[Homeroast] Quest Amp Question

Mike Chester mchet at charter.net
Sat Feb 5 11:07:33 CST 2011


You are correct - 1250 watts.  You are not hurting your element. The 
nameplate ratings are only an average for many units.  They are built within 
a tolerance and your actual unit may be higher or lower within that range. 
Also, I am sure that the built in ammeter is only approximate.  You would 
need a more accurate meter to get the real reading.  The meter is there as a 
reference, not an absolute value.  As long as it reads consistently, it does 
not matter if it is correct unless you are giving your profiles to another 
Quest owner.  As an example, let's say that it was off by 50% (it is 
probably off by less than 10% but I am trying to make a point)  If would 
show 5 amps when the real current was 10 amps every time. Since your real 
concern should only be the roast results, you would dial in 5 amps every 
time instead of 10.  The beans would not know that your meter was wrong, and 
you shouldn't care.
If you really are running at 1250 watts, your element should be fine.  They 
are made heavy enough to handle a small over-power without any problems. 
Remember, the nameplate rating is only nominal and your actual results may 
vary.
I hope that I have explained this clearly.

Mike Chester

-----Original Message----- 
From: sci
Sent: Friday, February 04, 2011 7:34 PM
To: homeroast at lists.sweetmariascoffee.com
Subject: [Homeroast] Quest Amp Question

Further question:

If my line voltage is 125v and I turn my Quest to 10A, doesn't that mean I
am drawing 1250 watts? (don't have a Killowatt)
If so, am I not hurting the unit because it is rated at 1050 watts? I don't
want to burn out the elements.

Just for reference, my Quest will draw only 10.5A empty and cold. I run it
on a 20A (125v measured line voltage) circuit with nothing else running on
that circuit.

Also, I have been doing what Tom does. I set the amperage at a constant
based on the batch size. I typically do a 200g batch with a 7.5A setting
(charge at 200C). However, I have insulated the drum which seems to give the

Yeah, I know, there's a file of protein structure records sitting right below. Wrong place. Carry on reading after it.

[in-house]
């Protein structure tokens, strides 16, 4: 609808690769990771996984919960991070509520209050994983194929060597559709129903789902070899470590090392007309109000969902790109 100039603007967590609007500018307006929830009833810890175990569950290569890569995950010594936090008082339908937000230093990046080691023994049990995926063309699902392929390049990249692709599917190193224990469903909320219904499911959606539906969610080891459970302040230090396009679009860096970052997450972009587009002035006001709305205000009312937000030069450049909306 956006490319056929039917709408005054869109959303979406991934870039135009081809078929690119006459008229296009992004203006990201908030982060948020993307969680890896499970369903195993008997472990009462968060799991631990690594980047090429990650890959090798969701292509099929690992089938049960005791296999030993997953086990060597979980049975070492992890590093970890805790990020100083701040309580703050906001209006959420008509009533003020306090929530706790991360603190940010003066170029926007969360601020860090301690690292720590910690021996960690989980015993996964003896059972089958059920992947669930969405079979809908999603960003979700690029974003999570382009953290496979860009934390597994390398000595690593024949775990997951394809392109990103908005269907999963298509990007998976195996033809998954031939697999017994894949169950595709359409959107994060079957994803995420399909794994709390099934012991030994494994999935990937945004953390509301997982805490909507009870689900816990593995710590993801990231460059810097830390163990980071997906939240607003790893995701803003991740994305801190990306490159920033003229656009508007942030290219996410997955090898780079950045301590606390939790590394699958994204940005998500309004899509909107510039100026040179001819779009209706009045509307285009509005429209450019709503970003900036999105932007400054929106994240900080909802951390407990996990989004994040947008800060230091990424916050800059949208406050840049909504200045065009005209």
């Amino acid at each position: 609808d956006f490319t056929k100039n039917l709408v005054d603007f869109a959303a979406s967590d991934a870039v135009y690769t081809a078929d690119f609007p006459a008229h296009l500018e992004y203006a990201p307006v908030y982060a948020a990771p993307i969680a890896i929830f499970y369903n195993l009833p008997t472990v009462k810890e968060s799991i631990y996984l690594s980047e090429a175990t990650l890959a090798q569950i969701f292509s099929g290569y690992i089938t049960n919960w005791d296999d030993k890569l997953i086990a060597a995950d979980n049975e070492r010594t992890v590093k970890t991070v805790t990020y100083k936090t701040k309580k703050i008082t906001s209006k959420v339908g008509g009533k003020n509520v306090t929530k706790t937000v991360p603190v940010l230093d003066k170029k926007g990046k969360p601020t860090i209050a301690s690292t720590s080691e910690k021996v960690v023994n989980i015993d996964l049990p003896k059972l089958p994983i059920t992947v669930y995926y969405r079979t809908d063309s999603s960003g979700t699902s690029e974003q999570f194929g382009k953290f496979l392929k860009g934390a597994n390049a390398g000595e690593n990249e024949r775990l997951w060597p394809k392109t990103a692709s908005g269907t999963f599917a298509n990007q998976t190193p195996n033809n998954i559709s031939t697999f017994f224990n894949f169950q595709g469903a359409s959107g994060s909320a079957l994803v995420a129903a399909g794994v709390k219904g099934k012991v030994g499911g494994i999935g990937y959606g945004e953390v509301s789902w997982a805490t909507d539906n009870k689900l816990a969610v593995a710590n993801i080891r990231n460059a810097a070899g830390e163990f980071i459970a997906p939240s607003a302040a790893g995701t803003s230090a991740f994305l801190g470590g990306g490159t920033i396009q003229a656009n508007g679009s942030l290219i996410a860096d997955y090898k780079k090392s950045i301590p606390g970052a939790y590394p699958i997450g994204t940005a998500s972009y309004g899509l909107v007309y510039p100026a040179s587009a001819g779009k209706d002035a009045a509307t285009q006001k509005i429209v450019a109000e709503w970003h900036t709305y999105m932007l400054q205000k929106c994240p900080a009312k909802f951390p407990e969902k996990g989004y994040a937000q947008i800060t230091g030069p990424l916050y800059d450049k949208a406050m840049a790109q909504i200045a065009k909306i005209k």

whole unit a little extra ooomph! (that's a technical word that only
electrical engineers with Ph.D.s use :-)

Ivan

___________________________________________
From: Barry Luterman <lutermanb at gmail.com>
To: "A list to discuss home coffee roasting. There are rules for this
       list,   available at http://www.sweetmarias.com/maillistinfo.html"
       <homeroast at lists.sweetmariascoffee.com>
Subject: Re: [Homeroast] Quest Amp Question
Message-ID:
       <AANLkTimOuBnkEQuh8C7KfpK7N4y-OQTwXeW4fv-MVvPe at mail.gmail.com>
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This afternoon roasts were better. I went back to my origional tools. My
nose and ears. I was trying to be too scientific relying on meters and
guages. It suddenly dawned on me the reason for the meters and guages are to
quantify the art of roasting and replicate a roast. First however, you have
to roast correctly. Now I think I am finally on the right track. This is not
a roaster for a beginner and I was approaching it like a beginner.

On Thu, Feb 3, 2011 at 2:43 PM, Tom & Maria - Sweet Maria's Coffee <
sweetmarias at sweetmarias.com> wrote:

> Just a comment: I tend to use about 7.5 amp setting, then use the air
speed
> to shape the roast. I make adjustments to the amps on the fly and
especially
> alter it for batch size, but I find that once the coffee is warm, higher
air
> speed will accelerate the roast and lower will slow it down - I see it as
my
> fine-tuning control. I use 125 grams on average... Of course, there are
many
> ways of approaching the roast, and since it is quite a manual machine, it
> allows you to do whatever you like! Even with extreme settings I have
found
> it hard to scorch coffee in a Quest, although I am sure it could be done.
>
>
> Thank You all very much. Back to tweaking my profiles. Glad my house is
>> wired correctly and my Quest is working correctly. A poor mechanic always
>> blames his tools first.Now to relearn the craft of roasting.
>>
>> On Thu, Feb 3, 2011 at 1:26 PM, Rich <rich-mail at octoxol.com> wrote:
>>
>>  The current available is not determined by the circuit breaker rating.
>>> The
>>>  max available is determined by the circuit breaker rating though. The
>>>  current is determined by the applied voltage and the resistance that
the
>>>  voltage is applied to.  E=IR
>>>
>>>
>>>  On 02/03/2011 03:00 PM, Barry Luterman wrote:
>>>
>>>  I have been having difficulty nailing a roast with my new Quest. Today
I
>>>>  plugged it in empty turned it on opened the amp switch all the way
and
>>>>  the
>>>>  meter went only to 11. This has me wondering if I am not getting
enough
>>>>  Amperage out of the socket. They are supposed to be 20 amp circuits in
>>>> the
>>>>  house. Do the other Quests behave the same?
>>>>  _______________________________________________
>>>>  Homeroast mailing list
>>>>  Homeroast at lists.sweetmariascoffee.com
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